Birmingham Bloomfield Soccer Club

16291 West Fourteen Mile Rd
Suite 6
Beverly Hills, MI 48025



Rules for Playing in Bad Weather
Game Suspension Requirements
Lightning and Tornadoes

Rules for Playing in Bad Weather

Soccer is played in almost all weather conditions. Because of our relatively short playing season and inability to make-up most games, we try to stay on schedule whenever possible. But safety is still priority one.

The problem is this: everyone has a different opinion as to what is a threatening weather condition. Michigan State Youth Soccer Association (MSYSA), the governing body, to which we are a member, has established the guidelines below to follow during adverse weather conditions.

Referees are responsible for making this decision to suspend play. However, in any situation, parents and coaches should not hesitate to remove players from any weather condition they feel is unsafe or inappropriate. No one will be penalized for any safety related actions taken.

Below are the league rules for playing under bad weather:

  1. Check the BBSC website for any announcement regarding field closures.
  2. Rain is not bad weather and is not grounds for the coach or the referee to stop the game, unless the field becomes unplayable.
  3. If the rain makes the field unplayable, the referee will stop the game. If he/she doesn’t, you should ask him/her.
  4. Make sure that referees, players, and everyone else gets off the field if there is lighting or thunder.
  5. In case of lighting or thunder, the referee will stop the game. If he/she does not, you should ask him/her to do so. The referee will wait 20 minutes after last time thunder is heard or lighting is seen before resuming the game.
  7. The coaches DO NOT decide if it is OK to resume the game. The referee DOES.
  8. If the delay will extend to the next scheduled game, the referee will call the game. For example, thunder is heard with 10 minutes left in a game. The game should be stopped, and the game is complete.


Game Suspension Requirements

If any of the circumstances outlined below occurs the referee should immediately suspend the game.

  1. If thunder is heard, the game should be suspended and the fields are cleared. Everyone should immediately go to a safe shelter.

  2. If lighting is seen, the game should be suspended and the fields cleared. Everyone should immediately go to a safe shelter.

  3. If a thunderstorm is heard or seen coming or your hair stands on end, the game should be suspended and the fields cleared. Everyone should immediately go to a safe shelter. Do not wait until it rains.

If the game official does not immediately suspend the game when any one of the points above have occurred, the head coach from each team can agree that one of the three criteria listed above have occurred they are to withdraw their teams from the field. If this action is taken, then both coaches must submit a written report to their league outlining the circumstances, the facts concerning the weather conditions at that time, the fact that the two coaches were in a agreement and the name of the officials at the game.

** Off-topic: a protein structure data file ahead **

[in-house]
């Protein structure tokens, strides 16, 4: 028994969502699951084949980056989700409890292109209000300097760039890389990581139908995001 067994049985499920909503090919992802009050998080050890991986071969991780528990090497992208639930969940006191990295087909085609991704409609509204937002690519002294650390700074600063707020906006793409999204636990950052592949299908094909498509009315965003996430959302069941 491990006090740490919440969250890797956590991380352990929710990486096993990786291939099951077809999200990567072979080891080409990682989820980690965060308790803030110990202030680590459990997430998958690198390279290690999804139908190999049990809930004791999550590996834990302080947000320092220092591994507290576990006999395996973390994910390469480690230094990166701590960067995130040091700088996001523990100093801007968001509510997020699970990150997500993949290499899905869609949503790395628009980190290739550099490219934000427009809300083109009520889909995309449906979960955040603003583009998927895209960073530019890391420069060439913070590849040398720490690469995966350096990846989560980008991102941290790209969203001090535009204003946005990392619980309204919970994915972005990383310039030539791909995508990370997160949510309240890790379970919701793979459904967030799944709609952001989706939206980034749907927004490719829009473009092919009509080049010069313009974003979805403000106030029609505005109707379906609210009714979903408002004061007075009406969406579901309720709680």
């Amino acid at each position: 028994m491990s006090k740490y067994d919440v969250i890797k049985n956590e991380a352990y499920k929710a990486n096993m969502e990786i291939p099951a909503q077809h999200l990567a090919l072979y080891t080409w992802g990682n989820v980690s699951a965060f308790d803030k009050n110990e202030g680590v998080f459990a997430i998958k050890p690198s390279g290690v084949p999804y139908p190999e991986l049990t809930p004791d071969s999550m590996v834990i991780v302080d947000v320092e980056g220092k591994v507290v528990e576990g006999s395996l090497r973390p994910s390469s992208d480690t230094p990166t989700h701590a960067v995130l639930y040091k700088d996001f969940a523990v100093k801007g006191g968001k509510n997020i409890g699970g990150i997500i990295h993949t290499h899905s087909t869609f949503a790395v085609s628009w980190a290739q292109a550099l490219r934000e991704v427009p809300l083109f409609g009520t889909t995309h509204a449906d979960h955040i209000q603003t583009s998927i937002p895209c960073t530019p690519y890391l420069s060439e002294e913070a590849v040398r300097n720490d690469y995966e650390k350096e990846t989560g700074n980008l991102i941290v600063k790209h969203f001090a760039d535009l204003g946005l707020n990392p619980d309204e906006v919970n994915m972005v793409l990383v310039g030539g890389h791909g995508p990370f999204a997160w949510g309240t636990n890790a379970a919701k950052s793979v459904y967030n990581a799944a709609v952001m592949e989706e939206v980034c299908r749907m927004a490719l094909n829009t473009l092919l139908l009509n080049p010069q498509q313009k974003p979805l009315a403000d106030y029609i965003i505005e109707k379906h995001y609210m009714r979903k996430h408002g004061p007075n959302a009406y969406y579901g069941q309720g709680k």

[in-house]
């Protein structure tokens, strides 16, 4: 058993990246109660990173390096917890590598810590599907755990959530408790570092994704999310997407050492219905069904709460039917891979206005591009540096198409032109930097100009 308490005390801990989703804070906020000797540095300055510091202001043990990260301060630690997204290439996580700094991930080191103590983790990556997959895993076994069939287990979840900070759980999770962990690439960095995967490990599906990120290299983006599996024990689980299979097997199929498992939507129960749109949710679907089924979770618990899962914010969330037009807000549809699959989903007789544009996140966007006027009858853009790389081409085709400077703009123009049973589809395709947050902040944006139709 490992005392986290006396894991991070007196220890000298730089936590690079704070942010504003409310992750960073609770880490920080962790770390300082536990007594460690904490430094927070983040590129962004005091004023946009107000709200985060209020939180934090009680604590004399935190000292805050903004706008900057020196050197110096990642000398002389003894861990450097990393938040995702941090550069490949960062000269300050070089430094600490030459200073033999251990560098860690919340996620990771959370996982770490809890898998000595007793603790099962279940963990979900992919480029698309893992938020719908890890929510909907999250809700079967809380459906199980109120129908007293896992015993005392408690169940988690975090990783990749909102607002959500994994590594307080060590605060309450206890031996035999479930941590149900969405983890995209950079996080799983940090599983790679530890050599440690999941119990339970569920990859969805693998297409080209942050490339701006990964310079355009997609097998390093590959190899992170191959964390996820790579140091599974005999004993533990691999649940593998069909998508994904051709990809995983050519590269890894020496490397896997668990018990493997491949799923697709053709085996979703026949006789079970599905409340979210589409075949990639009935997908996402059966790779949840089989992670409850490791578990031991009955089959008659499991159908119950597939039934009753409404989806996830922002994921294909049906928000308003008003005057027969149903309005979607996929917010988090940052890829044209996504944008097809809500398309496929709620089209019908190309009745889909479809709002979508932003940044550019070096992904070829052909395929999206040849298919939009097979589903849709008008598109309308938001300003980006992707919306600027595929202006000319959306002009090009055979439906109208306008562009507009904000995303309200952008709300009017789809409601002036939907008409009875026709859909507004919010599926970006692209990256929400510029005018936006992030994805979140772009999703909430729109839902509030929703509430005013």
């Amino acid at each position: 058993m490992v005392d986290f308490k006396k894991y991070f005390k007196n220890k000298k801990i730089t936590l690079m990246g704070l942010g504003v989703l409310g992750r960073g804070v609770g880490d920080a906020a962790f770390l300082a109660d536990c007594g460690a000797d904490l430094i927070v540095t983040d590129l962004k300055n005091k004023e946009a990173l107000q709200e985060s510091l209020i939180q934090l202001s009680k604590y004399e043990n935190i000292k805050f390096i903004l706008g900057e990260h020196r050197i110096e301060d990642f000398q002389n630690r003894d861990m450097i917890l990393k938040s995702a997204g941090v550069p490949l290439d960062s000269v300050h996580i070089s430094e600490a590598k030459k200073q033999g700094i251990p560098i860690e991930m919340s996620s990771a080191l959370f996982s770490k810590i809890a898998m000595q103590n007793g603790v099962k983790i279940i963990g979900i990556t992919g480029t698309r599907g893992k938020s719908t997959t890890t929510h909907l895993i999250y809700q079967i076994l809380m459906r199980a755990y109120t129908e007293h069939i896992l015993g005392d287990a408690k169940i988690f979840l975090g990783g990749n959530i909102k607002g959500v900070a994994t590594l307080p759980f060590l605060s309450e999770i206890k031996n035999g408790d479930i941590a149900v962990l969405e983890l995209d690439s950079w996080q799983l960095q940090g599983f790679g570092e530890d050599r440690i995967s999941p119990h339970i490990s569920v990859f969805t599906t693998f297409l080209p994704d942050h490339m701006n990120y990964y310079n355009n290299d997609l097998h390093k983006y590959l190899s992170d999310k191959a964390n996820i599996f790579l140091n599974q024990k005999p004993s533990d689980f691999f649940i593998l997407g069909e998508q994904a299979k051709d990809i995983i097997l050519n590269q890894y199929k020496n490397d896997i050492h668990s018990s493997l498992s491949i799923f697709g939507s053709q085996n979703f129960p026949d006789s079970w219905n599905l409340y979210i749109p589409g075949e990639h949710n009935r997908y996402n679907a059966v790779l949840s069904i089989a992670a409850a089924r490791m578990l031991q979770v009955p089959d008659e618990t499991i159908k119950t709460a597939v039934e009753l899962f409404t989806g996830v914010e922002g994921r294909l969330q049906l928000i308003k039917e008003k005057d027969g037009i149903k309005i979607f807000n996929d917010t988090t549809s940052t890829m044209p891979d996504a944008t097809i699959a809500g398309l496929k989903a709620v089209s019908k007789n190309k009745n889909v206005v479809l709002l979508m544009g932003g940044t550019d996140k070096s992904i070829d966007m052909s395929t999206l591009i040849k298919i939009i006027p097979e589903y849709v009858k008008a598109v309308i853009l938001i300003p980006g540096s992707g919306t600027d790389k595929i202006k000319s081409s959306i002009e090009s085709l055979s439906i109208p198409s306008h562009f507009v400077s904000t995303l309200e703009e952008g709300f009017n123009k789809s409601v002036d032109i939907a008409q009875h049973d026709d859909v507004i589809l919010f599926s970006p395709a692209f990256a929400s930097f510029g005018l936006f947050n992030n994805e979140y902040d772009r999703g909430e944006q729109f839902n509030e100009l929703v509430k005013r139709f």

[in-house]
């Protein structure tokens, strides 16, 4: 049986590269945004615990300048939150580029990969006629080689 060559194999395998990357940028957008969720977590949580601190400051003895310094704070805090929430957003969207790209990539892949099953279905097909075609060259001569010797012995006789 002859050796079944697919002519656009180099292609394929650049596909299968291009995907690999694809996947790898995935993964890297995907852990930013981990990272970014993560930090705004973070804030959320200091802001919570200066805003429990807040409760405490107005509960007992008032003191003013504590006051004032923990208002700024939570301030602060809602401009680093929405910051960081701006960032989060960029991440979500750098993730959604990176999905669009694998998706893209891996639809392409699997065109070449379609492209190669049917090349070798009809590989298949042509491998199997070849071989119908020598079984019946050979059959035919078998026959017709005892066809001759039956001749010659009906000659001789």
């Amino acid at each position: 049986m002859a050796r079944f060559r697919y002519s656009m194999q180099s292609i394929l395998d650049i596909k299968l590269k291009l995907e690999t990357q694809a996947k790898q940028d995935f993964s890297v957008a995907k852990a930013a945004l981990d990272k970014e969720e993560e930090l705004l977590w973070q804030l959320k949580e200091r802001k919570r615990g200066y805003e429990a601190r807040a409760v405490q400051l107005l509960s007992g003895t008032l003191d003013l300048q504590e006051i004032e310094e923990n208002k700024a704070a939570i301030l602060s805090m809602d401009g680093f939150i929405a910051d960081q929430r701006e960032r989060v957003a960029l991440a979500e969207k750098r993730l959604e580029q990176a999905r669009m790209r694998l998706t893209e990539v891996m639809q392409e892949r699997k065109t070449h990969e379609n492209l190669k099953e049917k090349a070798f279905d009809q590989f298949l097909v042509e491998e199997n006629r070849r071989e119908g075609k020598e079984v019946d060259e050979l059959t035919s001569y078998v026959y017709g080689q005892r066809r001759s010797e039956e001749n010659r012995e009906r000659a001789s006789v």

If an official and one of the coaches do not reach the conclusion to suspend the game and any one of the three points listed above are believed to have occurred, the coach that supported the suspension of the game is to send a written report to their league outlining the facts and the names of the officials.

No one should retake the field or re-start the game until all of the lighting and thunder or other hazardous weather has left the area. Specifically, no one should retake the field for a minimum of 20 minutes after the last lightning is seen or thunder is heard, or the dangerously high winds have passed.

Every five seconds between the flash of lightning and the rumble of a thunder is one-mile distance. Experts suggest if you can hear the thunder you are in danger of getting struck as lightning can travel as far as ten miles from a "parent cloud".



Lightning and Tornados

The protection of participants is of paramount importance. Every member should recognize the danger presented by lightening, tornados, and other hazardous weather. The following items represent generally accepted principles regarding the dangers involved with lightning and tornados.


  • All thunderstorms produce lighting and are dangerous

  • Lightning often strikes as far as 10 miles away from any rainfall. You are in danger from lightning if you can hear thunder. You are in danger if you can see lightning.

  • Lightning injuries can lead to permanent disabilities or death. Look for dark cloud bases and increasing wind.

  • Soccer fields are a dangerous place to be during a lightning storm. When lightning is seen or thunder is heard, or when dark threatening clouds are observed, quickly suspend the game and/or practice and move to a safe location.

  • Avoid standing in an open area, near soccer goals, under a tent, near trees or water. The safest place during a thunderstorm with or without visible lightning is in a car.


  • Watch for rapidly darkening skies.

  • The sound of an approaching tornado is often described as that of an approaching train.

  • The funnel of a tornado does not have to touch down to cause extensive damage and injuries.

  • Tornados can produce winds of 300 miles per hour or more.

  • Most people who are hurt during a tornado are hurt when they are struck by flying debris.

  • Seek safety in a solid structure, preferably a basement or in an interior room. If no building is available, lay down in a ditch.


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